April Price Statistics
The Consumer Price Index (CPI) rose at an annualized rate of 2.5 percent in April, following a 4.2 percent increase in March. The CPI was pushed up by an 11.9 percent jump in food prices that was tempered by a curious 20.8 percent fall in motor fuel prices and a 20.1 percent decrease in the price of lodging away from home. Over the past six months, the CPI has risen 4.5 percent (annualized rate). Consumer prices excluding food and energy increased slightly in April, rising only 1.3 percent after an increase of 1.8 percent in March. In contrast to the rather well-behaved headline and core price indexes, the median and 16 percent trimmed-mean CPI measures rose 2.9 percent and 2.7 percent, respectively.
April Price Statistics
|Percent change, last|
|Consumer Price Index|
|Less food and energy||1.3||1.2||2.2||2.3||2.2||2.4|
|16% trimmed meanb||2.7||2.5||3.0||2.8||2.5||2.8|
|Import Price Index|
|Export Price Index|
b. Calculated by the Federal Reserve Bank of Cleveland.
Sources: U.S. Department of Labor, Bureau of Labor Statistics; and Federal Reserve Bank of Cleveland.
Digging deeper into the components that comprise the CPI, we can see that nearly 50 percent of the market basket rose at rates exceeding 3.0 percent in April, down slightly from 55 percent last month, but in line with price changes over the past 12 months. Also, 28 percent of the CPI components posted a decrease in price during the month, compared to 16 percent in March and an average of 20 percent over the past 12 months.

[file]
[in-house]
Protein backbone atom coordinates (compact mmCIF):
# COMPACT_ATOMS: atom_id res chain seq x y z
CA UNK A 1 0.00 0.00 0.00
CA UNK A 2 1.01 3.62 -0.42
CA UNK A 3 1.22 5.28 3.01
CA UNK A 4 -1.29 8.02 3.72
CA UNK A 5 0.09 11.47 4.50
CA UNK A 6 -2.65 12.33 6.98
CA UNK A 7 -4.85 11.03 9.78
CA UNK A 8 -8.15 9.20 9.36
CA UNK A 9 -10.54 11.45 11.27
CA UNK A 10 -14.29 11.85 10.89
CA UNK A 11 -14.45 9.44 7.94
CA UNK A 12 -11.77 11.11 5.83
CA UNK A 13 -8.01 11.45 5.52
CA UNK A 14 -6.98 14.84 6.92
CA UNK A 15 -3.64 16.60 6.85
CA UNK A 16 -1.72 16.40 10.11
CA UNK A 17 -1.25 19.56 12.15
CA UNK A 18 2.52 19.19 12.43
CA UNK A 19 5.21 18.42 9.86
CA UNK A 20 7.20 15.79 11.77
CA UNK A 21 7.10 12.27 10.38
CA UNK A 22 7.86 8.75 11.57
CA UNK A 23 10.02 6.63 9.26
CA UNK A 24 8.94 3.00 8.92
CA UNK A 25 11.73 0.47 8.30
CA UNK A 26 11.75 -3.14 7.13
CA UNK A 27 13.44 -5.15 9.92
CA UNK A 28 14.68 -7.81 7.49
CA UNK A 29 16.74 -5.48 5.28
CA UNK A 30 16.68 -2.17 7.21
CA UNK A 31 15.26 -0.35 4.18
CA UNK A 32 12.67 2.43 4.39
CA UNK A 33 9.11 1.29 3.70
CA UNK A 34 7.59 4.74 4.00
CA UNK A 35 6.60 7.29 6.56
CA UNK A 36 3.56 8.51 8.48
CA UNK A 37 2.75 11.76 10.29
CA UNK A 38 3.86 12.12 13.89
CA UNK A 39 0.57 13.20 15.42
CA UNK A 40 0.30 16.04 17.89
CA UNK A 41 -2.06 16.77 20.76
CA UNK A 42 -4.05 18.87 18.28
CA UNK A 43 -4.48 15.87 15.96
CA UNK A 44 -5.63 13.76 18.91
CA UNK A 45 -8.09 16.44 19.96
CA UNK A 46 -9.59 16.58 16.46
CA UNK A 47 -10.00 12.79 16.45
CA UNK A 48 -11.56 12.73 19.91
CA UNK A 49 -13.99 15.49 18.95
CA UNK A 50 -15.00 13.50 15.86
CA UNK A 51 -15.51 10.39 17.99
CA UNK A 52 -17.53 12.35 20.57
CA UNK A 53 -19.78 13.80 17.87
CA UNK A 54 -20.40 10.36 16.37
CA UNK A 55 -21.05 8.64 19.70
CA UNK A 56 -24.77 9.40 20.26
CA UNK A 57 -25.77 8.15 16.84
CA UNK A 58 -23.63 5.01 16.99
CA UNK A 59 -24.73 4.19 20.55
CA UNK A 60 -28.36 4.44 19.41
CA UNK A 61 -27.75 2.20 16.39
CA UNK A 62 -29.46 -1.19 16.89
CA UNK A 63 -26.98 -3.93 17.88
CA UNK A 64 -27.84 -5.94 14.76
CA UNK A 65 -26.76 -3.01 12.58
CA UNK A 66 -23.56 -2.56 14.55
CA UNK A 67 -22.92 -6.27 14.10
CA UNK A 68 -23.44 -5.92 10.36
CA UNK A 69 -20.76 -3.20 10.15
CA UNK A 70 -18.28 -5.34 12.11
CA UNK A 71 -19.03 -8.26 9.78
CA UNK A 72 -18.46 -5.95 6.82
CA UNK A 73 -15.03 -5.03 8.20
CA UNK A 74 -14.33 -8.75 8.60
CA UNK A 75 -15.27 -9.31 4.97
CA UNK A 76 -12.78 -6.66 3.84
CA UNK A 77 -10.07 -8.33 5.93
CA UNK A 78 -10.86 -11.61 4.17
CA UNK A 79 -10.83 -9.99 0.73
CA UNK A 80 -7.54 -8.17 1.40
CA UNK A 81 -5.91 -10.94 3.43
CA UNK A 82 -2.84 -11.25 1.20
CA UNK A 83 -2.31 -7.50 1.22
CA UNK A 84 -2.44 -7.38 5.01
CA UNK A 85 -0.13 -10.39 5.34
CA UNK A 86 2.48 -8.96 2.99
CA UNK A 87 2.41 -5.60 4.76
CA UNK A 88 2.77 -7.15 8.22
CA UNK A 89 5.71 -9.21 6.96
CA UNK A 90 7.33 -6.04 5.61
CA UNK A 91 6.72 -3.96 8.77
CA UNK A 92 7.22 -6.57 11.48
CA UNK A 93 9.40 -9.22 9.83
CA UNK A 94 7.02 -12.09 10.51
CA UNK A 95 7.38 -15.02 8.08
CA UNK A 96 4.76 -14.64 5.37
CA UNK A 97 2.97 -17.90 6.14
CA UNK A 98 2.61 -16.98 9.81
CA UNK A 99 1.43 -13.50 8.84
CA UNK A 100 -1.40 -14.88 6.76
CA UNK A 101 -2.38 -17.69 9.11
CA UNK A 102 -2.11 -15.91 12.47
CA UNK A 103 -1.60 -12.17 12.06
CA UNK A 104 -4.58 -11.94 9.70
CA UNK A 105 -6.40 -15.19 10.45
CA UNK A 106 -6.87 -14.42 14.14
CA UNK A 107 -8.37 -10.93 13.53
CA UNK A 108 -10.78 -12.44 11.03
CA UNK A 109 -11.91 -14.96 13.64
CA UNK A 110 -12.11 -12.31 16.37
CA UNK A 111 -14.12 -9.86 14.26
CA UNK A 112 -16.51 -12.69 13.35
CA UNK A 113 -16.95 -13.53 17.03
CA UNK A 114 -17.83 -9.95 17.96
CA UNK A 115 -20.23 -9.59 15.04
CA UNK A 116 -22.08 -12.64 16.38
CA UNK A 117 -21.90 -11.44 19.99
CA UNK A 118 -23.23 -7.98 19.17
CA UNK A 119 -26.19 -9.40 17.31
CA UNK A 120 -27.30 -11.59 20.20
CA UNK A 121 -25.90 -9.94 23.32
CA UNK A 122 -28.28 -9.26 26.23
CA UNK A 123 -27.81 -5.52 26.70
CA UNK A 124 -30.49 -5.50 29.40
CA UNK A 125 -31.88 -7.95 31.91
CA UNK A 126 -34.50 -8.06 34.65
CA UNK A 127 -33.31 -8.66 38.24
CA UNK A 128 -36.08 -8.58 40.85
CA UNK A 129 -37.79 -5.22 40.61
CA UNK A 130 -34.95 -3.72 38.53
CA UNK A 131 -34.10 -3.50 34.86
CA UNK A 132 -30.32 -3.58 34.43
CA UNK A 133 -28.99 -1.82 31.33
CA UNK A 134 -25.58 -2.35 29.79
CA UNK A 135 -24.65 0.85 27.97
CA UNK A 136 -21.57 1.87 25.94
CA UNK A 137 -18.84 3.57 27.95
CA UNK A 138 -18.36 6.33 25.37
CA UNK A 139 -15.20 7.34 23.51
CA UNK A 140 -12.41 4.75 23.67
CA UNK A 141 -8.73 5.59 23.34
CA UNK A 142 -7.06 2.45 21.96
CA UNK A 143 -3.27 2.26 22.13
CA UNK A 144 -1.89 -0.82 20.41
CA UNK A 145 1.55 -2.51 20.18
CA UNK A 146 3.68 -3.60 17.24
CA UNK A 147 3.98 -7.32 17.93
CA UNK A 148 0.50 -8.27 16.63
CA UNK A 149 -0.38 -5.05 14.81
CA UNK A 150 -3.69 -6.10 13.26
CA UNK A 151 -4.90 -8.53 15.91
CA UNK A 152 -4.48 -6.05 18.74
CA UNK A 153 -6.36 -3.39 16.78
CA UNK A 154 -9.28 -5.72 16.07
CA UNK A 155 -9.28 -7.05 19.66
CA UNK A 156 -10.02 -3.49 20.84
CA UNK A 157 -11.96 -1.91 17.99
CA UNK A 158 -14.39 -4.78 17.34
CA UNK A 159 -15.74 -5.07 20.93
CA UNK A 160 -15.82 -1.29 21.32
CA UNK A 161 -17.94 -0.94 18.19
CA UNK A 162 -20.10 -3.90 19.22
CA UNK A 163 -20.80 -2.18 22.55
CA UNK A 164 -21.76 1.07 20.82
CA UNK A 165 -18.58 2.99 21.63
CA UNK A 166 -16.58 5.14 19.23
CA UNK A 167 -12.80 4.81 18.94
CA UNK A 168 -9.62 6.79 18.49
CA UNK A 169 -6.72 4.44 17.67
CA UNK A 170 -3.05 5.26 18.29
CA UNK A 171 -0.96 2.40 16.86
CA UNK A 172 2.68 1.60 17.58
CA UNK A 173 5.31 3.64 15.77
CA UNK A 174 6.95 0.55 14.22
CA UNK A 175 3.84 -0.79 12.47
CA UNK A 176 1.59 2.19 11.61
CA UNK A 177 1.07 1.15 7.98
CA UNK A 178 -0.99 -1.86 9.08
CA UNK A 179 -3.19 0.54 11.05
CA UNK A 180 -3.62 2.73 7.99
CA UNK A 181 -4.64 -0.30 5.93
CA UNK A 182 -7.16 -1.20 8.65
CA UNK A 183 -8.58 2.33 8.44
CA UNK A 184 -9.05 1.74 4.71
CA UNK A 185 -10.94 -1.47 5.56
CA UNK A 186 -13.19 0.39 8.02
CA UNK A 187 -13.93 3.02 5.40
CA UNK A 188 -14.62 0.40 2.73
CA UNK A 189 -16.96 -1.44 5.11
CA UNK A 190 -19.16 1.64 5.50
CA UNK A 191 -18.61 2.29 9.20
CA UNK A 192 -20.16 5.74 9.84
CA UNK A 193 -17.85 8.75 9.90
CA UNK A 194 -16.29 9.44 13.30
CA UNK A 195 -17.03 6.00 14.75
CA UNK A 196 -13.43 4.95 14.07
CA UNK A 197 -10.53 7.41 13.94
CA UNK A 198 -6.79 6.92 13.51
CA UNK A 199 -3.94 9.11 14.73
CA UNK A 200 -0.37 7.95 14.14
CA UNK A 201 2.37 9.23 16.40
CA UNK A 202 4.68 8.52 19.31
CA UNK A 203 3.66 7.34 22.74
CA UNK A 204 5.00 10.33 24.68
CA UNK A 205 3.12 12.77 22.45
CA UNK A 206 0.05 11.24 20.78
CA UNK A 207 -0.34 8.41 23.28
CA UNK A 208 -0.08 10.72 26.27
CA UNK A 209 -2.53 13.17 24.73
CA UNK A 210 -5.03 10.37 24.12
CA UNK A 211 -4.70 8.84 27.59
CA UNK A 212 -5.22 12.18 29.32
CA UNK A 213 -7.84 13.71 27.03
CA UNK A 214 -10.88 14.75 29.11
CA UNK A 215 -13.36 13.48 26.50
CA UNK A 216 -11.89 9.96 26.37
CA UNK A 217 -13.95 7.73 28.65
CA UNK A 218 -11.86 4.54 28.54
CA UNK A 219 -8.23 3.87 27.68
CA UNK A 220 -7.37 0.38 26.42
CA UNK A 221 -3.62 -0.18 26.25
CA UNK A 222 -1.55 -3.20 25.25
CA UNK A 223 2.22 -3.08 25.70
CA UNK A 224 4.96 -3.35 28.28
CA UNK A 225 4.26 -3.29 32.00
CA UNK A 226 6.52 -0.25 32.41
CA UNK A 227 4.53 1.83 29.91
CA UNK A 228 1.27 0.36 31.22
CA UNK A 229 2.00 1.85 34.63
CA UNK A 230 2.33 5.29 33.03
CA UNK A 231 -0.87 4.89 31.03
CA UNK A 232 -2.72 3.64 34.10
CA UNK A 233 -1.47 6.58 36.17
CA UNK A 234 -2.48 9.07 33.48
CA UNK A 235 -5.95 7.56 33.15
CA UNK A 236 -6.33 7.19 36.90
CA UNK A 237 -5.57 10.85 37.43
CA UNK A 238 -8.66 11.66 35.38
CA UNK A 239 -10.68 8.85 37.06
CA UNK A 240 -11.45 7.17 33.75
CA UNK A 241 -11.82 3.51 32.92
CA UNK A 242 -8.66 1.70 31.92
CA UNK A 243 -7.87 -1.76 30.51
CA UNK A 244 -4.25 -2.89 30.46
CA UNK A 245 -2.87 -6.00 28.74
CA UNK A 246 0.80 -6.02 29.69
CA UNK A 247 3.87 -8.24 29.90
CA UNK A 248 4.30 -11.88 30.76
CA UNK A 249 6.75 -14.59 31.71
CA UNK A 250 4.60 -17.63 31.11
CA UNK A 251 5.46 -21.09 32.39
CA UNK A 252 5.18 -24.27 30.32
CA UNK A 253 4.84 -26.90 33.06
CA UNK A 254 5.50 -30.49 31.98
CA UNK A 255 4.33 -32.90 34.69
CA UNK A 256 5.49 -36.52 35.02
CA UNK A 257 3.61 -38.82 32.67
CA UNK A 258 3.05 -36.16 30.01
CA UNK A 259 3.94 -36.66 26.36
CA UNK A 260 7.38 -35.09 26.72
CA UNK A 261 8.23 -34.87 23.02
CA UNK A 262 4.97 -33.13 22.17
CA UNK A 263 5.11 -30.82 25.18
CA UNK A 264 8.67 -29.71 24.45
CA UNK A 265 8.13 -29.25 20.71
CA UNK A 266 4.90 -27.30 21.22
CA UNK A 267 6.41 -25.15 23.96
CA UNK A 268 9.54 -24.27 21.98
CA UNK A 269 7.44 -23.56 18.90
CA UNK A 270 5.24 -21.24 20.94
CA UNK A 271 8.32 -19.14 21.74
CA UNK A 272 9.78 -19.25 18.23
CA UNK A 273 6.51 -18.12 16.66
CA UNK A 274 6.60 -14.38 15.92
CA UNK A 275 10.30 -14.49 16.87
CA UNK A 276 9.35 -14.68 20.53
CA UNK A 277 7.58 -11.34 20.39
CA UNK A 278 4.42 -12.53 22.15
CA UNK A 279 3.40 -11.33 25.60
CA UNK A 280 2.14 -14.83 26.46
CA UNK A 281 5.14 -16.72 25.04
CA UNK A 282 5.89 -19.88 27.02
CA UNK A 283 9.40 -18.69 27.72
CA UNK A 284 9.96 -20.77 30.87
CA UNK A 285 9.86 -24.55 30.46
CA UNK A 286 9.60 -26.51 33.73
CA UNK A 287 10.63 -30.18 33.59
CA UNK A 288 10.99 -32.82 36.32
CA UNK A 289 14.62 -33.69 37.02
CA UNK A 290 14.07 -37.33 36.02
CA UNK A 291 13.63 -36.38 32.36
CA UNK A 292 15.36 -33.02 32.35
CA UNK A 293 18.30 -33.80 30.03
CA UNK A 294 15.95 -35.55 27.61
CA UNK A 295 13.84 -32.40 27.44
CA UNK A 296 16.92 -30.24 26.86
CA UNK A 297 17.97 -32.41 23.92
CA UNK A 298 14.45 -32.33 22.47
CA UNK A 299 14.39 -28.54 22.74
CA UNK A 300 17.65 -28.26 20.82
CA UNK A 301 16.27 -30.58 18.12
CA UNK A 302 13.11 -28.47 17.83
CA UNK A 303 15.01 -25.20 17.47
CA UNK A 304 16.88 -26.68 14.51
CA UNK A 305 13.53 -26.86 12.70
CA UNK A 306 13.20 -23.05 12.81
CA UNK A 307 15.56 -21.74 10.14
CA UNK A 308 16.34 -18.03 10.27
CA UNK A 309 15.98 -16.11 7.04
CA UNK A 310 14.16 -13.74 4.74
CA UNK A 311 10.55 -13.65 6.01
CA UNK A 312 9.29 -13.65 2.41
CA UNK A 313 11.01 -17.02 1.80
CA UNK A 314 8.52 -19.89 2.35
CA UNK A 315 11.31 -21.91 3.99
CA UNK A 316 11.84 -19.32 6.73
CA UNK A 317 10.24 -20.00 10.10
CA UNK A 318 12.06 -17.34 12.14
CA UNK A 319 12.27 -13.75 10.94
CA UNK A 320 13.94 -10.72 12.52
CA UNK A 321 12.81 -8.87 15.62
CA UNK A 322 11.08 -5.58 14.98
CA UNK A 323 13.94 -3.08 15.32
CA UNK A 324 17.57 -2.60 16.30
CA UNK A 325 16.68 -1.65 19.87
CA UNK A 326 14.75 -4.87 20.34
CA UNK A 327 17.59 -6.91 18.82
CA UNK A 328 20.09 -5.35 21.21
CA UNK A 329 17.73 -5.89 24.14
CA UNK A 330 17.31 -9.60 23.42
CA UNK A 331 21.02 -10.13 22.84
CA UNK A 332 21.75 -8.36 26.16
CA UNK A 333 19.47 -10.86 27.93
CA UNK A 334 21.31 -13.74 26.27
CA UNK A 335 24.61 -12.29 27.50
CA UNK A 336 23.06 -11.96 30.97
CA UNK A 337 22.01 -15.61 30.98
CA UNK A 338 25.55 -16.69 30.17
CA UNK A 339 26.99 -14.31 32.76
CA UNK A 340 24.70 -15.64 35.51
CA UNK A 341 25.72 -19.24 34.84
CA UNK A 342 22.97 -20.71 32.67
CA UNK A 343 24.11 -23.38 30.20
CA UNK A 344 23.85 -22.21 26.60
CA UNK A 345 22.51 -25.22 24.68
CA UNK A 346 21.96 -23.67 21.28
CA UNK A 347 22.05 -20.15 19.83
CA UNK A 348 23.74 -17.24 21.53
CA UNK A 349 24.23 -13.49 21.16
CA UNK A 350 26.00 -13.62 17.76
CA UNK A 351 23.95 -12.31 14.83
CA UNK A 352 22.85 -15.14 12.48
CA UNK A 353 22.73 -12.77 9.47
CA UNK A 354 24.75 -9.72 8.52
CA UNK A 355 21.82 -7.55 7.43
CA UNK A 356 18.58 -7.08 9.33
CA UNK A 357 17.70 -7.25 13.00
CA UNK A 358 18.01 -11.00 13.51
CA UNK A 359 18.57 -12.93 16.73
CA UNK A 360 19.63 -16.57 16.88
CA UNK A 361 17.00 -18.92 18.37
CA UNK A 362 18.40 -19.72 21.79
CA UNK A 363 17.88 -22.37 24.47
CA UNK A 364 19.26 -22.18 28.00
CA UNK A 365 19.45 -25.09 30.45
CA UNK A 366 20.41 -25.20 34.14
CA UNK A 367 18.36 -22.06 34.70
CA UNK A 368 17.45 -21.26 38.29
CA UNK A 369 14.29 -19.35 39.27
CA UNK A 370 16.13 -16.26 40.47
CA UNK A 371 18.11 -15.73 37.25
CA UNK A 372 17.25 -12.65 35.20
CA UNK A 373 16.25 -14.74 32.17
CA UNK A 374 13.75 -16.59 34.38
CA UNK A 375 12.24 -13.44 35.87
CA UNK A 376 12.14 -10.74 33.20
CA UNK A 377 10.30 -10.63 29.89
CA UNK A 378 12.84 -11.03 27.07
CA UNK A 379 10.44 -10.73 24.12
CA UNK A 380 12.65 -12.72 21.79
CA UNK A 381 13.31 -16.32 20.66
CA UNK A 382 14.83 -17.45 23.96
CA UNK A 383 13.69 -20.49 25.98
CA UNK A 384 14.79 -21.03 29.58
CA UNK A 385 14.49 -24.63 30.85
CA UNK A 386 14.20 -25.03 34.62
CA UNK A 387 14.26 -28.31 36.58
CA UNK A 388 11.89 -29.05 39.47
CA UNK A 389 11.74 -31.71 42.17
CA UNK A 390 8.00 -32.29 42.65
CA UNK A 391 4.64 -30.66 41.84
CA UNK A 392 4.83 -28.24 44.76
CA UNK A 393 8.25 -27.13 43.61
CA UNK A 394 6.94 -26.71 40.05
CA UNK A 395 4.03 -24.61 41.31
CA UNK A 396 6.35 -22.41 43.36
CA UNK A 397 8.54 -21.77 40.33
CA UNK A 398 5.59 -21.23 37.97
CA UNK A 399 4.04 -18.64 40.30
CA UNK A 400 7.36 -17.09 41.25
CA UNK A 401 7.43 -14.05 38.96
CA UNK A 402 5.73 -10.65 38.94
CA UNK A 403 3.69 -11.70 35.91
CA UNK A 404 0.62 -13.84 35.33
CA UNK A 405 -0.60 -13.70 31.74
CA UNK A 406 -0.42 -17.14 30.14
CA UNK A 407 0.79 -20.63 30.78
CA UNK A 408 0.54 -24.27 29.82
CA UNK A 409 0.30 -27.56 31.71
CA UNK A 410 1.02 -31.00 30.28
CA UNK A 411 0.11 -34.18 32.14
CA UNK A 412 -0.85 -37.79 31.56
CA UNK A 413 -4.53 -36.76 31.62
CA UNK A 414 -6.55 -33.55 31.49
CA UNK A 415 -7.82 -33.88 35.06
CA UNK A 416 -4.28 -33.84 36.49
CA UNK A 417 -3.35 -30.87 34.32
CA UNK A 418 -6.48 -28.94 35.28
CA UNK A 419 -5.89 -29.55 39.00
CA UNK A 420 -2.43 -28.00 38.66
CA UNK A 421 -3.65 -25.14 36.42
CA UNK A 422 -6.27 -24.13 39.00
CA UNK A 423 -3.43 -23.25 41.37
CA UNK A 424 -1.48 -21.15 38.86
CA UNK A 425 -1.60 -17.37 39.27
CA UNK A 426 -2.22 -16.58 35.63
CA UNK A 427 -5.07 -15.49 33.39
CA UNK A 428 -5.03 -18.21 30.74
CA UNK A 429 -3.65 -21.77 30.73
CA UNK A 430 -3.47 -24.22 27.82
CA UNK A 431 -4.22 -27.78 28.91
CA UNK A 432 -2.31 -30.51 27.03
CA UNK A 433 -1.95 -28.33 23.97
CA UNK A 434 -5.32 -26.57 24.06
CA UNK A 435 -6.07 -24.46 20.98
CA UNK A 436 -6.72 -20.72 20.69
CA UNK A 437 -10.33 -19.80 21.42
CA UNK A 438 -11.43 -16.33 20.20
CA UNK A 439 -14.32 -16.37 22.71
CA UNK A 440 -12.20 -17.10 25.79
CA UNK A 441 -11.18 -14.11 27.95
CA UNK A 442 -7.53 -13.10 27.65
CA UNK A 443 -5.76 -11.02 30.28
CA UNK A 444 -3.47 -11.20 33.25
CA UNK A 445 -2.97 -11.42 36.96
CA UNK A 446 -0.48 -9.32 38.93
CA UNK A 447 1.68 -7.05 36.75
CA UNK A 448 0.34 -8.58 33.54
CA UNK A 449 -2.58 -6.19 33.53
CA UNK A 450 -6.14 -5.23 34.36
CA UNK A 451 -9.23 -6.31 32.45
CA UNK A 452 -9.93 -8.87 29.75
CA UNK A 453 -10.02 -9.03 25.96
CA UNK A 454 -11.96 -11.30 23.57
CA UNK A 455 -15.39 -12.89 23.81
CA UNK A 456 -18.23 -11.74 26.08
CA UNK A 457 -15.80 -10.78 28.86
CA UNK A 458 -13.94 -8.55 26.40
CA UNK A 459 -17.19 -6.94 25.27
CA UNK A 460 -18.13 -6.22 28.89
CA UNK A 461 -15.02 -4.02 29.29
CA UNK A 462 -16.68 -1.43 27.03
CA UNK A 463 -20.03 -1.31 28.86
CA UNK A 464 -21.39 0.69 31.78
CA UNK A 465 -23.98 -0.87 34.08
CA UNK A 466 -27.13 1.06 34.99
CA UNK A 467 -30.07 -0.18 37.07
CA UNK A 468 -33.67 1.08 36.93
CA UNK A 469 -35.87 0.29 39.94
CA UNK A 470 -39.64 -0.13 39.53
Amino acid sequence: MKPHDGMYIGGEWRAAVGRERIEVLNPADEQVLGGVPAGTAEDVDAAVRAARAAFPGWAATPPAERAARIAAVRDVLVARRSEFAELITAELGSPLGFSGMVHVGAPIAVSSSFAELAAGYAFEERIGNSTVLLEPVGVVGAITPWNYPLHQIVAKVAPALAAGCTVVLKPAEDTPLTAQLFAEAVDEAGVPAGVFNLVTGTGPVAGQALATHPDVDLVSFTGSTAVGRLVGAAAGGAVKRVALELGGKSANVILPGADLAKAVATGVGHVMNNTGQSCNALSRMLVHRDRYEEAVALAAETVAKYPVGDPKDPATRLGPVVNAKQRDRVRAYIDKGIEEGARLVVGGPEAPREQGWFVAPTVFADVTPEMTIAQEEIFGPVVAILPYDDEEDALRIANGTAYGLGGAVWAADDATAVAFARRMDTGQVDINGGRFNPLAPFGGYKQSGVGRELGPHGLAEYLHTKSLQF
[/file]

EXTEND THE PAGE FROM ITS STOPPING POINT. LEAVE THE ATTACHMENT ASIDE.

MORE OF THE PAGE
Longer-term trends in both headline and core CPI have been falling since the first of the year, but remain elevated. The 12-month growth rate in the CPI fell from 4.3 percent in January to 3.9 percent in April, while the core CPI ticked down 0.2 percentage point to 2.3 percent. However, the longer-term trends in both of the trimmed-mean measures have lingered near their January values.
Import prices continued to surge ahead in April, rising 23.9 percent (annualized rate), following an upwardly revised 40.9 percent jump in March. Over the past three months, import prices are up 21.3 percent. Petroleum import prices are continuing to soar - up 66.9 percent in April and 187.9 percent in March - though the rise in import prices appears to be relatively broad-based. Nonpetroleum imports rose 13.7 percent, a month after posting their largest increase on record (13.9 percent). Nonpetroleum import prices have shot up 6.2 percent over the past 12 months. Export prices increased 4.0 percent in April, following double-digit monthly gains over the past three months, and are up 7.7 percent over April of last year.
Looking forward, the Blue Chip Consensus forecast has consumer prices falling to 2.4 percent by the end of 2009, although these projections were made before the April price reports. Thirty of the fifty forecasters surveyed revised their 2008 inflation forecasts upward in May from last month, as commodity and energy prices continued to rise.